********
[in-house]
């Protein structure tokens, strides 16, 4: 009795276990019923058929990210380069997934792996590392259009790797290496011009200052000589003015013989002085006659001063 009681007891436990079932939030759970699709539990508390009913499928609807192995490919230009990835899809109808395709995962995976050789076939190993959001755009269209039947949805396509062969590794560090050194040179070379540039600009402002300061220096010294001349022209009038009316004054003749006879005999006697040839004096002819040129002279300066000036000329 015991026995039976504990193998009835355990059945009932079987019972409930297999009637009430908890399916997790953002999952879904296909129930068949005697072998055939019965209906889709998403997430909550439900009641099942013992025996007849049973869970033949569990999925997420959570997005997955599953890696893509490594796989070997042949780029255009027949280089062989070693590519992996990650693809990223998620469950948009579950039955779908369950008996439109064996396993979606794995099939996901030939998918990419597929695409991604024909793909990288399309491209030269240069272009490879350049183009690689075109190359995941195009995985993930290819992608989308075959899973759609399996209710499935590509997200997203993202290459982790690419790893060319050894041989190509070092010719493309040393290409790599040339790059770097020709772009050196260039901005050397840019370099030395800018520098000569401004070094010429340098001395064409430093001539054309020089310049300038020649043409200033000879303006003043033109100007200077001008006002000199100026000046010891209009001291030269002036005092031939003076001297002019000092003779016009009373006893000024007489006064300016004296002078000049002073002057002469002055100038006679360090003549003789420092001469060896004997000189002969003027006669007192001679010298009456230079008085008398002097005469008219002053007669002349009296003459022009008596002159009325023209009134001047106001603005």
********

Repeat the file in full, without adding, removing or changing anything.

[in-house]
């Protein structure tokens, strides 16, 4: 009795276990019923058929990210380069997934792996590392259009790797290496011009200052000589003015013989002085006659001063 009681007891436990079932939030759970699709539990508390009913499928609807192995490919230009990835899809109808395709995962995976050789076939190993959001755009269209039947949805396509062969590794560090050194040179070379540039600009402002300061220096010294001349022209009038009316004054003749006879005999006697040839004096002819040129002279300066000036000329 015991026995039976504990193998009835355990059945009932079987019972409930297999009637009430908890399916997790953002999952879904296909129930068949005697072998055939019965209906889709998403997430909550439900009641099942013992025996007849049973869970033949569990999925997420959570997005997955599953890696893509490594796989070997042949780029255009027949280089062989070693590519992996990650693809990223998620469950948009579950039955779908369950008996439109064996396993979606794995099939996901030939998918990419597929695409991604024909793909990288399309491209030269240069272009490879350049183009690689075109190359995941195009995985993930290819992608989308075959899973759609399996209710499935590509997200997203993202290459982790690419790893060319050894041989190509070092010719493309040393290409790599040339790059770097020709772009050196260039901005050397840019370099030395800018520098000569401004070094010429340098001395064409430093001539054309020089310049300038020649043409200033000879303006003043033109100007200077001008006002000199100026000046010891209009001291030269002036005092031939003076001297002019000092003779016009009373006893000024007489006064300016004296002078000049002073002057002469002055100038006679360090003549003789420092001469060896004997000189002969003027006669007192001679010298009456230079008085008398002097005469008219002053007669002349009296003459022009008596002159009325023209009134001047106001603005």